Softly reaching out to us through the speakers, Rory D’Lasnow makes it clear right off the bat in his record Songs From An Empty Room that he isn’t looking to wow us with volume and virtuosic play, but something far simpler and sophisticated all at the same time. “Where You Belong” stoically kicks off the tracklist with a somber melody that eventually grows into something moderately optimistic and, dare I say, even a bit starry-eyed, and its progression from one end of the emotional spectrum to the other is indicative of what listeners can expect in the four songs that follow. Songs From An Empty Room is a record about growth and, what’s more, a singer/songwriter finding the right balance between ghostly harmonies and ethereal lyrical confessions.
“Forgotten” picks up the pace in terms of instrumental aggression, but its clandestine harmonies stay within the pop realm enough to invite the listener closer when others would just as soon feel pushed away by the overwhelming emotionality of the lyrics. There’s no getting around it – D’Lasnow is putting some pretty heavy stuff on the line in this track, as well as “I Won’t Do Anything,” but his disposition doesn’t indicate anything but confidence every time he starts crooning. He’s secure in his statements whilst being honest about his vulnerabilities, which is a talent I and many others wish we could master in our own lives. His commentary depicts life and some of its more introspective moments, but insularity is never a narrative here.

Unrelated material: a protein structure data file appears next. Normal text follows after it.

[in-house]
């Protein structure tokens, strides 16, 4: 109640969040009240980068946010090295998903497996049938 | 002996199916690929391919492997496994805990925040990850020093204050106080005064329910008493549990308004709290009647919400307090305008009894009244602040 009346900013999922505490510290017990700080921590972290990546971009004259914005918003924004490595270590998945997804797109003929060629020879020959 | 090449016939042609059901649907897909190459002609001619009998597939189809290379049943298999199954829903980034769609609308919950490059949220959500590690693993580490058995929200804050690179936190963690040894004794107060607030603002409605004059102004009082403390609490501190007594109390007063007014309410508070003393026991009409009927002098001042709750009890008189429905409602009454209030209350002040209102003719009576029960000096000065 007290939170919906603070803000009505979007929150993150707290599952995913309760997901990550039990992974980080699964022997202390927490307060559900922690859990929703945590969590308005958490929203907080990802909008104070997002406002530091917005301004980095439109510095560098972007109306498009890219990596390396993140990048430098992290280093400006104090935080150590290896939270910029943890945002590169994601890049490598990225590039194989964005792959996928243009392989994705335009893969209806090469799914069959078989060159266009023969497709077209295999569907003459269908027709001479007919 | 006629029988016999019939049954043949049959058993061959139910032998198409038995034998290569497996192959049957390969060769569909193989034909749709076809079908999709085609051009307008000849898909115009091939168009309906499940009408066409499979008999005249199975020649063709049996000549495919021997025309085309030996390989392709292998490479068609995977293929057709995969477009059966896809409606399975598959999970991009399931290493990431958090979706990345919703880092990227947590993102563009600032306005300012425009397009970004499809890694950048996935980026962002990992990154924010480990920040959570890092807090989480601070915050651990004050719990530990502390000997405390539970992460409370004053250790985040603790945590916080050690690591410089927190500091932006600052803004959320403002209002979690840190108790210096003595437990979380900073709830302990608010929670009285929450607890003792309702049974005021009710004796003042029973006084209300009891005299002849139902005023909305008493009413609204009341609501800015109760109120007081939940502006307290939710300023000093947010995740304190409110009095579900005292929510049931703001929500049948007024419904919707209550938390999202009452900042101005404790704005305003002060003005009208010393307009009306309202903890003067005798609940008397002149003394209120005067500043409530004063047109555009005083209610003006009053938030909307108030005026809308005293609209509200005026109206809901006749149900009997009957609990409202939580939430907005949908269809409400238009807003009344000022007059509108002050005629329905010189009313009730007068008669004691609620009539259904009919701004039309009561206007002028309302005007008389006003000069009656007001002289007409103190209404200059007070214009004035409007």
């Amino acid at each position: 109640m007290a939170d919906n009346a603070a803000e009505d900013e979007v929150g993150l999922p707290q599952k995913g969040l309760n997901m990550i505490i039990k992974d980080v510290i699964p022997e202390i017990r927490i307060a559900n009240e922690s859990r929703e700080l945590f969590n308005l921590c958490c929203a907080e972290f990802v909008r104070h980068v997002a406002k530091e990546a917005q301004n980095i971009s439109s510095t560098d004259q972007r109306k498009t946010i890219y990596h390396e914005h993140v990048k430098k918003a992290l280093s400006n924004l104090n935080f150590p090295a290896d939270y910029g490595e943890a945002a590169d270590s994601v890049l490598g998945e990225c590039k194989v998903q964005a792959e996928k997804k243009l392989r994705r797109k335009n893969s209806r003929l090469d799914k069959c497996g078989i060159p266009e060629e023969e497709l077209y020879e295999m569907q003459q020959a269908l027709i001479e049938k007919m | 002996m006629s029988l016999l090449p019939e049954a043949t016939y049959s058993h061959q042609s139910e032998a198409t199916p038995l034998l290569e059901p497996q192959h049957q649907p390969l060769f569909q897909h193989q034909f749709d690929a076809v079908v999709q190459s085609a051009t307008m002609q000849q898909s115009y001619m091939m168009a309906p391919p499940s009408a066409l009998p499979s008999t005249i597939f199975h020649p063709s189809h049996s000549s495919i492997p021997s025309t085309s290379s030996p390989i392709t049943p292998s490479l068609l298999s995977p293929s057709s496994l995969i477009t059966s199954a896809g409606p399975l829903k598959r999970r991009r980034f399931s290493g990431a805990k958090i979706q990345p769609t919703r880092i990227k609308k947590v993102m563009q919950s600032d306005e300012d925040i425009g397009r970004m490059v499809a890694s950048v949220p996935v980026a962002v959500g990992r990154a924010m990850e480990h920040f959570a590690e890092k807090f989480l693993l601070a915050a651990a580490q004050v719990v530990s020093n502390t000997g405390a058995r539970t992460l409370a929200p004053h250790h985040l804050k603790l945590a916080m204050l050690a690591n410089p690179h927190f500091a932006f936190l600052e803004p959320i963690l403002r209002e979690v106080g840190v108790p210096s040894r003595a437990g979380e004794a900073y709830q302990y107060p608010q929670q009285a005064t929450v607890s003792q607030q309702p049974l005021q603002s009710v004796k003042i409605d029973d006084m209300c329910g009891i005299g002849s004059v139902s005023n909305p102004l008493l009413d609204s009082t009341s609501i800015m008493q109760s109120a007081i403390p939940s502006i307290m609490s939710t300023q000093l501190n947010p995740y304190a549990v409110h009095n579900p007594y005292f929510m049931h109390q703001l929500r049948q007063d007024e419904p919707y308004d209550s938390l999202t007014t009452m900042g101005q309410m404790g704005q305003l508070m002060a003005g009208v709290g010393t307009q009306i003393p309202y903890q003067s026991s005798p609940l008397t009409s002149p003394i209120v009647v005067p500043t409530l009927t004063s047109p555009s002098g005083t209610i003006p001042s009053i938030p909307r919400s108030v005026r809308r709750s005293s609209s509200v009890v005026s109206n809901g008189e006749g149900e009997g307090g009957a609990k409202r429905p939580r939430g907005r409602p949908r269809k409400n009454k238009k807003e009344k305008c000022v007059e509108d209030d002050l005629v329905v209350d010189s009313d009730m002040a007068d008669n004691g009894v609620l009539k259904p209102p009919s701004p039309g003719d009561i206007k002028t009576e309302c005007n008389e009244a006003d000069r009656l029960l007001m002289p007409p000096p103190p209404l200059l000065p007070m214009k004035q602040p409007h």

“Power of Love” feels like the lead single of Songs From An Empty Room, but it doesn’t flood the speakers with the kind of bombast that a lot of crown jewel tracks often do. The mix is consistent from one song to the next in this EP, allowing for every track to feel equally important regardless of length or aesthetical platform. Although he’ll probably catch a little bit of hell from the alternative rock purists who want him to be a little punkier with his poetic approach to Songs From An Empty Room, I don’t think going more straightforward with his style here would have done anything but dilute the substance of this EP’s greatest feature – the humility and honesty of its lone creator.
Songs From An Empty Room concludes with “Happy,” which brings Phil Robinson into the studio for a collaboration with Rory D’Lasnow that puts a spectacular cherry on an already incredible sundae of a record, and upon its completion, it’s tempting to go back through the complete tracklist all over again. This is an endlessly accessible extended play, and whether you’re a newcomer to D’Lasnow’s sound or have been keeping up with his career going back to his 2011 debut in When All Is Fading, he establishes himself as the kind of reliable singer/songwriter you can trust with your time no matter the release. He’s a modern troubadour and a very mature songwriter, and I think this is just the beginning of his mainstream successes.
by Ava Archuleta